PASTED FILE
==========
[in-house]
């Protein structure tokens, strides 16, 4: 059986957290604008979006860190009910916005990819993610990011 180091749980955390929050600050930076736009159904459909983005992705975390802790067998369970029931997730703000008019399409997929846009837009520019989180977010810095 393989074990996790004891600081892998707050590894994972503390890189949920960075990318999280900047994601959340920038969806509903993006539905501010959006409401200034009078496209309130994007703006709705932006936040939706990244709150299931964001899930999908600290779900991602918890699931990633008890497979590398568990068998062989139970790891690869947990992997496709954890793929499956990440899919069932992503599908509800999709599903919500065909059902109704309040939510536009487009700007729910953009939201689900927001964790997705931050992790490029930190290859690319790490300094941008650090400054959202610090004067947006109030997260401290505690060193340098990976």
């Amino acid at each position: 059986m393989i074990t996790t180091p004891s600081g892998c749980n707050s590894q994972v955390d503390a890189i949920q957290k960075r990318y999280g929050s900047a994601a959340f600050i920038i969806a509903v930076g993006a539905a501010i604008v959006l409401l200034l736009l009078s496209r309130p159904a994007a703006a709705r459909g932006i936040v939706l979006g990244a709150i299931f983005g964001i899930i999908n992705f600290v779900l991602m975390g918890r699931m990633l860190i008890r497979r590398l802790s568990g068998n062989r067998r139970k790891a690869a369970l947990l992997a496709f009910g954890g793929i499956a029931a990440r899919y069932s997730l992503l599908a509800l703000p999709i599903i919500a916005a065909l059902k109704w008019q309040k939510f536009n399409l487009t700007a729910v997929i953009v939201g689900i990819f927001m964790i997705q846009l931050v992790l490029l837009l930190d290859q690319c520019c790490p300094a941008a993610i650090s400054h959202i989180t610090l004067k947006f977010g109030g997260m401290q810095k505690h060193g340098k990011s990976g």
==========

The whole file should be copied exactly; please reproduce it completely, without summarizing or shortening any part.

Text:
[in-house]
């Protein structure tokens, strides 16, 4: 059986957290604008979006860190009910916005990819993610990011 180091749980955390929050600050930076736009159904459909983005992705975390802790067998369970029931997730703000008019399409997929846009837009520019989180977010810095 393989074990996790004891600081892998707050590894994972503390890189949920960075990318999280900047994601959340920038969806509903993006539905501010959006409401200034009078496209309130994007703006709705932006936040939706990244709150299931964001899930999908600290779900991602918890699931990633008890497979590398568990068998062989139970790891690869947990992997496709954890793929499956990440899919069932992503599908509800999709599903919500065909059902109704309040939510536009487009700007729910953009939201689900927001964790997705931050992790490029930190290859690319790490300094941008650090400054959202610090004067947006109030997260401290505690060193340098990976």
């Amino acid at each position: 059986m393989i074990t996790t180091p004891s600081g892998c749980n707050s590894q994972v955390d503390a890189i949920q957290k960075r990318y999280g929050s900047a994601a959340f600050i920038i969806a509903v930076g993006a539905a501010i604008v959006l409401l200034l736009l009078s496209r309130p159904a994007a703006a709705r459909g932006i936040v939706l979006g990244a709150i299931f983005g964001i899930i999908n992705f600290v779900l991602m975390g918890r699931m990633l860190i008890r497979r590398l802790s568990g068998n062989r067998r139970k790891a690869a369970l947990l992997a496709f009910g954890g793929i499956a029931a990440r899919y069932s997730l992503l599908a509800l703000p999709i599903i919500a916005a065909l059902k109704w008019q309040k939510f536009n399409l487009t700007a729910v997929i953009v939201g689900i990819f927001m964790i997705q846009l931050v992790l490029l837009l930190d290859q690319c520019c790490p300094a941008a993610i650090s400054h959202i989180t610090l004067k947006f977010g109030g997260m401290q810095k505690h060193g340098k990011s990976g």